The field of global surgery has coalesced into a mature discipline with a far-reaching agenda in global health. According to Jim Kim, speaking as President of the World Bank in 2014, “surgery is an indivisible, indispensable part of health care” (1). The Lancet Commission on Global Surgery (LCoGS) asserted that the impact of global surgery is maximized when “surgical and anesthesia care is available, accessible, safe, timely, and affordable” (1). At the 68th World Health Assembly (WHA) in 2015, all member states of the World Health Organization (WHO) unanimously passed Resolution 68/15, which aimed to “(strengthen) emergency and essential surgical care and anesthesia as a component of universal health coverage” (2). Awareness is growing that more than half a dozen of the sustainable development goals (SDGs) will not be achievable without surgical and anesthesia care (3,4). In order to realize its full potential, the global surgery agenda for the 21st century spans the entire spectrum of health care provision, administration, research, advocacy, and policymaking.
Data play a central role as a catalyst for change in this golden era of global surgery. Months after WHA Resolution 68.15 called for “meaningful and reliable measures” of surgical care, 13 countries in the Pacific Region mobilized to report four of the six standardized LCoGS metrics; since then, others have followed suit (5-7). As context to the significance of this achievement, of all United Nations member states currently 80% report surgical, anesthesia, and obstetric provider densities, 37% report volume of surgery per 100,000, 10% report timely access to surgery, and 5% report post-operative mortality rate (8). Furthermore, Ministries of Health of 40 countries are embedding these metrics into National Surgical, Obstetric, and Anesthesia Plans (NSOAPs) in order to identify local deficiencies and priorities pertinent to surgical care (9-12). Novel systems of information management are being constructed around the world to accommodate these data and facilitate their translation into action at the policy level.
Global surgery data have not always enjoyed a privileged position in global health. Recent systematic reviews of available literature between 1987 and 2017 by Sgro et al. and Pauyo et al. demonstrate a tenacious academic research community in the face of great odds (13,14). Global surgery research is published in over 500 peer-reviewed journals and shows an exponential growth rate despite 82% of studies being completely unfunded. This is representative of longstanding neglect of surgery in the funding of global health research (15,16). Under these conditions, the scope of projects is constrained in various ways. 89% of primary research is observational, consisting predominately of case reports and case series, connoting overall poor quality of evidence (13,14). A significant proportion of this literature (43%) lacked any outcome measures at all. 60% of articles were authored by researchers from a single country, contradicting the notion of collaborative networks and shared responsibility. This is especially worrisome since 24% of manuscripts describing research in low and Middle-income countries (LMICs) were authored exclusively by members of high-income countries (HICs), recapitulating colonial hierarchies of global health (17-19). Despite numerous ongoing challenges, data enterprises in global surgery have succeeded in gathering sufficient momentum for a seat at the table of global health metrics.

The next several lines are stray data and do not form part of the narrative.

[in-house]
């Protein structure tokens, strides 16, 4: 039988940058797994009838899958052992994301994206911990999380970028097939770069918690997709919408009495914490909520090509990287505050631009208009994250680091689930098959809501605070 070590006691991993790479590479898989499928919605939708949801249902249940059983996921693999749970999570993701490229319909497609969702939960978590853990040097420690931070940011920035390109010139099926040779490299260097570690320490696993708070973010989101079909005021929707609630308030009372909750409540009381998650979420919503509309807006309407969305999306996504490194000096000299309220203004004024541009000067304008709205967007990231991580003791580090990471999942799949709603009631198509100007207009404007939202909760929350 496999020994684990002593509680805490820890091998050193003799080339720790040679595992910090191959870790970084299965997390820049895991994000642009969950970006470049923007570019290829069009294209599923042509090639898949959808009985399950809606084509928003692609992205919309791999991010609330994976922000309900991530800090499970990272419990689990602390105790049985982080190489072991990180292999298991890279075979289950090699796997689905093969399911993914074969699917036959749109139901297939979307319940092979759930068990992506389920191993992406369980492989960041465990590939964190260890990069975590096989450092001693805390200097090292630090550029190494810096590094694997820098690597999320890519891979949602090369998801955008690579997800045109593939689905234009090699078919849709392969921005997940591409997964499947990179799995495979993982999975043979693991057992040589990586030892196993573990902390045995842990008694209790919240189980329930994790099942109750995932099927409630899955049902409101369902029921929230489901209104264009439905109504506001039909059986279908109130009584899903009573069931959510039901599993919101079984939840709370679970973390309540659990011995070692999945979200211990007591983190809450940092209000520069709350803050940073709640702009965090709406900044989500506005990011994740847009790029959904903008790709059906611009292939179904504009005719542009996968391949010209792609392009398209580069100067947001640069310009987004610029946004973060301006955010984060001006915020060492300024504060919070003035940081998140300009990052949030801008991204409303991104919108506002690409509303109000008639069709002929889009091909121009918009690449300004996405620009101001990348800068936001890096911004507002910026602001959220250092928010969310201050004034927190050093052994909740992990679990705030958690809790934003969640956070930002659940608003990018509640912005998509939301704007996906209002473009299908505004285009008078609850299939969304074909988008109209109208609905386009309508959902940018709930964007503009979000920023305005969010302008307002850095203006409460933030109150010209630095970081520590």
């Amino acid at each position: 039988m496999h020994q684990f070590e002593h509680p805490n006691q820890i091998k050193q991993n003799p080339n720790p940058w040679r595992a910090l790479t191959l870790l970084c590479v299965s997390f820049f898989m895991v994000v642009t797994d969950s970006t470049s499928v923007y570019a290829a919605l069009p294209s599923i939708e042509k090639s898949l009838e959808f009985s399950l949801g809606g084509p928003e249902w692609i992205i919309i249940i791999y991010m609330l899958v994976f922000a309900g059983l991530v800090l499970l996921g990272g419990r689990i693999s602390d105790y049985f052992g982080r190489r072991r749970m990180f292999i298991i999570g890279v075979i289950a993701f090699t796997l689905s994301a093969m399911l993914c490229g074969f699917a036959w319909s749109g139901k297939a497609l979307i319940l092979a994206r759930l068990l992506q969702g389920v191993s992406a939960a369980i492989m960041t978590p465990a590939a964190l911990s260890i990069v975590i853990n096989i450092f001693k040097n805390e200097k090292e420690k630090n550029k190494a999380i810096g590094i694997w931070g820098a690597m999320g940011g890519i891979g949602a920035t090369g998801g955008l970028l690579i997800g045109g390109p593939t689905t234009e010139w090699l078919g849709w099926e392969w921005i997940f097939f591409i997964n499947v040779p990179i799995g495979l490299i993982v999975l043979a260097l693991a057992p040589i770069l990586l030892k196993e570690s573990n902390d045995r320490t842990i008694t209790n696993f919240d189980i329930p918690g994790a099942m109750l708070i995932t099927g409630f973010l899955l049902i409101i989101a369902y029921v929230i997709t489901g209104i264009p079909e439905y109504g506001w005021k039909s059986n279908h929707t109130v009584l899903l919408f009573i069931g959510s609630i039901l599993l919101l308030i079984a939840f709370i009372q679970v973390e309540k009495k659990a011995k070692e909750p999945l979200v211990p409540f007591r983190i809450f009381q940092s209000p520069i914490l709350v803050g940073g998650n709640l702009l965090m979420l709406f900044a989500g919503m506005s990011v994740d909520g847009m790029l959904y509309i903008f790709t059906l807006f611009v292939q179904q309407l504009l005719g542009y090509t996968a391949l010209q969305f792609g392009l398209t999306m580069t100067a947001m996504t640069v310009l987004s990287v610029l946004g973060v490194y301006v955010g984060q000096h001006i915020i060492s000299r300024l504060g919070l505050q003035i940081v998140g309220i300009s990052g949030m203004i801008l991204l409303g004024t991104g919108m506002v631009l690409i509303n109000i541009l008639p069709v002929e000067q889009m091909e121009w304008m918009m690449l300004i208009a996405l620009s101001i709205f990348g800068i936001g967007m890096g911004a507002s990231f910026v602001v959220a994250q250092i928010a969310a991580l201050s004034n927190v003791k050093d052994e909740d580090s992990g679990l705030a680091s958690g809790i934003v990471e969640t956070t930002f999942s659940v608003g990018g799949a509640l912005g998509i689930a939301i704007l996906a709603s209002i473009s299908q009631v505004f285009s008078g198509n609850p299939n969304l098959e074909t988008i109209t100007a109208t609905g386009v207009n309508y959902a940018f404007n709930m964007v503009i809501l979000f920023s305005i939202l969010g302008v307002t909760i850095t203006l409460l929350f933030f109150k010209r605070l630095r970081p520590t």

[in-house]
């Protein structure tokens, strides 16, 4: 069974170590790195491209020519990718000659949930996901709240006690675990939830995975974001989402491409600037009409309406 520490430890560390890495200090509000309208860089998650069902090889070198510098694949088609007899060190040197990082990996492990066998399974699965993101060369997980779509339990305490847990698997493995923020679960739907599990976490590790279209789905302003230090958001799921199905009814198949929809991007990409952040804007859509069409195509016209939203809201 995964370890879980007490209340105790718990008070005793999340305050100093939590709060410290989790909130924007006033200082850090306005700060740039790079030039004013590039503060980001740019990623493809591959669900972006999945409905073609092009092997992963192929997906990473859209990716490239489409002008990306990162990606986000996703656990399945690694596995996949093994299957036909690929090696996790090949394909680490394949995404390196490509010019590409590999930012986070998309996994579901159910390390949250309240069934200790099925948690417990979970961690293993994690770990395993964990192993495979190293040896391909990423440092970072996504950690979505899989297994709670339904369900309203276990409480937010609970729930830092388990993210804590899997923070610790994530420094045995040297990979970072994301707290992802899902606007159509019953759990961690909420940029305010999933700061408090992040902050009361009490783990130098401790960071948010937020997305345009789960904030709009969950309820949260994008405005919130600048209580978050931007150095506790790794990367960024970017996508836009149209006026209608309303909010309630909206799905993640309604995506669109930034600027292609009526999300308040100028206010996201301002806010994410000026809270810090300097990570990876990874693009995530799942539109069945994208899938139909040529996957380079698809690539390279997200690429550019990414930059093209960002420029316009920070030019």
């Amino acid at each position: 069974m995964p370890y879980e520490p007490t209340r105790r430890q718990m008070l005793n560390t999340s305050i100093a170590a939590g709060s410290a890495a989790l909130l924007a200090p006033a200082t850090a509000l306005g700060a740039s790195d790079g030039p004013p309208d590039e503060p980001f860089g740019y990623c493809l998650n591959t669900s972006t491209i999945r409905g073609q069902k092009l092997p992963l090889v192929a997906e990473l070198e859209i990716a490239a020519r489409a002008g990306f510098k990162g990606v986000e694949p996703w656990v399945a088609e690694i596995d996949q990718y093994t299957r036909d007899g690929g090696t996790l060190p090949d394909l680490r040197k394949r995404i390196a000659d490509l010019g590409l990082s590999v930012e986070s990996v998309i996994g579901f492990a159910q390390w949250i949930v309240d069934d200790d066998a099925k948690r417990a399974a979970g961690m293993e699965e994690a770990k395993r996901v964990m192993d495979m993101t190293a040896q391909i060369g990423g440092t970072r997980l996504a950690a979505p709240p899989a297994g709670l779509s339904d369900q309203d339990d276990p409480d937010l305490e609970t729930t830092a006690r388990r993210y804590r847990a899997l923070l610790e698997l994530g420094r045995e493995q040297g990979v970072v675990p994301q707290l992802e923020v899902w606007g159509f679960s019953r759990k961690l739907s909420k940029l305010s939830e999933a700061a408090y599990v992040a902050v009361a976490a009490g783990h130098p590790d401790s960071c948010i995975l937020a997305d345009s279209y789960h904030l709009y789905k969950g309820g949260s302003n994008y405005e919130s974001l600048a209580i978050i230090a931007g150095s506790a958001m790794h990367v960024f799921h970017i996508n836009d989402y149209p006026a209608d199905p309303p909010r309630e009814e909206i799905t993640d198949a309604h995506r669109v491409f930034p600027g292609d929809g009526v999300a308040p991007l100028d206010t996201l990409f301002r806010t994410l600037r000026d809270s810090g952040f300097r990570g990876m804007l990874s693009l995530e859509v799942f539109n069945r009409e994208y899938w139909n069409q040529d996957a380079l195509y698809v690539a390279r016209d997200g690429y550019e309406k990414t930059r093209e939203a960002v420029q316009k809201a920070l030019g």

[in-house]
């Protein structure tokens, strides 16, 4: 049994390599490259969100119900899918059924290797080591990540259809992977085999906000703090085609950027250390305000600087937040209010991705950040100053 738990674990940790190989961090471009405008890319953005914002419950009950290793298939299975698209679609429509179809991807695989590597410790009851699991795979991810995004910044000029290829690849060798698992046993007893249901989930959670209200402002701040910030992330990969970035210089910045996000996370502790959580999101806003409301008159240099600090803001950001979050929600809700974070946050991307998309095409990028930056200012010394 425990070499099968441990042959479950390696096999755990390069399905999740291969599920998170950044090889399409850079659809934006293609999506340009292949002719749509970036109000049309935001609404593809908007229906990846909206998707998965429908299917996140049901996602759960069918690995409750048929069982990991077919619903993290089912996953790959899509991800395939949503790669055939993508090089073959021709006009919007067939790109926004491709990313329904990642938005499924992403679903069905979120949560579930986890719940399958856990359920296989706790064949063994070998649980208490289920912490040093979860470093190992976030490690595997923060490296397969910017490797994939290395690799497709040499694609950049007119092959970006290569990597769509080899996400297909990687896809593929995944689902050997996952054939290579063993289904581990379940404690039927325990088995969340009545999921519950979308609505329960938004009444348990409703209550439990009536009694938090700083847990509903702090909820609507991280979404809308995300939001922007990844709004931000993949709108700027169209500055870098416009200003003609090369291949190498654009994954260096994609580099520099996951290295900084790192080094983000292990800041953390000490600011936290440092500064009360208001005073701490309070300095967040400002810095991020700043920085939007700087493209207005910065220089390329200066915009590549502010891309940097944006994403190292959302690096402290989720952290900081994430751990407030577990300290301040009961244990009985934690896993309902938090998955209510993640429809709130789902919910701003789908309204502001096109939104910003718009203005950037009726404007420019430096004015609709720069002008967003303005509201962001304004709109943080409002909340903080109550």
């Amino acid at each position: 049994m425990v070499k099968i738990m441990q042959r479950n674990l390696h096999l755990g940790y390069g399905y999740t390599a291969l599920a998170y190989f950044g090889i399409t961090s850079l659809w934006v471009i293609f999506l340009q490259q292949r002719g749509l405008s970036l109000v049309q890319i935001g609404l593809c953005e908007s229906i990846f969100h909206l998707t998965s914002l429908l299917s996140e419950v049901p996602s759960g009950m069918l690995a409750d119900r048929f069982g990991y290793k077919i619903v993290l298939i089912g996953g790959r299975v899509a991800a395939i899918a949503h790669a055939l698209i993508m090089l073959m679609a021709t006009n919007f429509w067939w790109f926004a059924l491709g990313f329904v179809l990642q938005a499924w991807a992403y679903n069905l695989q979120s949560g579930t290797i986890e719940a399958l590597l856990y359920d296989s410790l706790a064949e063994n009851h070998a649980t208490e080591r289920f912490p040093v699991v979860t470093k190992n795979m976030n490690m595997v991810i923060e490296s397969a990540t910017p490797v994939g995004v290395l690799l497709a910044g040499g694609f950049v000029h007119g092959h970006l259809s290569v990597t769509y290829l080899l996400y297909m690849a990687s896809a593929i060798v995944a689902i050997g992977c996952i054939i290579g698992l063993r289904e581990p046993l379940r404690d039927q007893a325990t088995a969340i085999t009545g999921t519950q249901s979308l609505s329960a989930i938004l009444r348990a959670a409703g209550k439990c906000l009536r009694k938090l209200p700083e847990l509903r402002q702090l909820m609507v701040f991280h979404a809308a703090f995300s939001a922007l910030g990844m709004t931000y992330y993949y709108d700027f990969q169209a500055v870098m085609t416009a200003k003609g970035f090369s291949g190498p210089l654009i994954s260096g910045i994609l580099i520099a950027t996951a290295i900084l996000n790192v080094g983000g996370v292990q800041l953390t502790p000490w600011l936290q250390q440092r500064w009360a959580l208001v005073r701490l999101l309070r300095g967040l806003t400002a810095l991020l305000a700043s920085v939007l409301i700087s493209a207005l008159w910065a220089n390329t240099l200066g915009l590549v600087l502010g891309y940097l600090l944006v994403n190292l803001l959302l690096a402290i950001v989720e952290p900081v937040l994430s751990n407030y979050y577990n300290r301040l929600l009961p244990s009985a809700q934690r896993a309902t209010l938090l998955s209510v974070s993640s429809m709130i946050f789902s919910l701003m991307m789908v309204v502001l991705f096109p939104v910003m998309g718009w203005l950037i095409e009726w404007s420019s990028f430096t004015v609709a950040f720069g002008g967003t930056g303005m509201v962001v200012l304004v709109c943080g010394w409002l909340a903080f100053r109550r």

The modern appetite for global health data is tied fundamentally to the rise of large-scale initiatives (20). Data can provide critical information to all stakeholders that endeavor to maximize longevity and quality of life (21). The first international gatherings on the topic of public health were the International Sanitary Conferences aimed to control infectious diseases such as yellow fever, cholera, and plague. Participation from 12 European nation-states in 1851 established norms of engagement for more than a century to follow, including the ultimate formation of the WHO in 1946 (22). As scientific advancement led to the ability to treat and even prevent these contagions, the metrics of incidence, mortality, and the delivery of vaccinations became key drivers of funding, collaboration, resource allocation, and monitoring. For example, these metrics played a key role in the ability of the WHO’s smallpox vaccination campaign in 1958 to successfully eradicate the disease by 1980. Yet early successes of this type of vertical campaign (targeting a single disease) belied the challenges inherent in the current era’s cross-cutting SDGs (23). In 2015, 17 SDGs were adopted by 193 countries with 169 discrete targets and 230 health indicators. Overburdened with the scope of this data enterprise, countries began depending on non-governmental (often foreign) research groups and multilateral partnerships to gather, analyze, and report their data (24-28). This transition from state-based ownership and production of data to nongovernmental entities who often complement state-based data with data from other sources (termed ‘data pluralism’) marks a recent change wherein countries no longer hold a monopoly on health data of citizens (27).
The appetite for data in global surgery also rose on the waves of successive large-scale initiatives. Near the time smallpox was eradicated, vertical interventions also formed the backbone of global surgery, evidenced by the founding of Mercy Ships in 1978 and of Operation Smile in 1984 (29). The Declaration of Alma Ata shifted the focus in global health towards horizontal interventions that aligned with universal access to primary health care and subsequently the WHO launched the Global Initiative for Emergency and Essential Surgical Care (GIEESC) to address the unmet surgical burden in LMICs. A first step in assessing and monitoring surgical capacity and infrastructure was the WHO Situational Analysis Tool (30). Between 2007–2011 this survey was implemented in 35 countries to register infrastructure, human resources, procedures, equipment, and supplies at district hospitals. Data were entered into the Emergency and Essential Surgical Care Global Database, the first centralized repository of standardized surgical information at the WHO. Later, as part of the WHO’s Patient Safety Alliance, the Safe Surgery Saves Lives campaign was launched and produced the first global estimates of procedure volume, incidence of preventable perioperative errors, and distribution of safe operating rooms (31-33). In 2015, in preparation for monitoring and evaluation of SDGs, the WHA Resolution 68/15 called for the adoption of standardized surgical metrics including population-level surgical registries and risk-adjusted perioperative outcomes, neither of which has reached completion at the time of this article (2). As these datasets come to fruition the future of global surgery is bright with possibilities.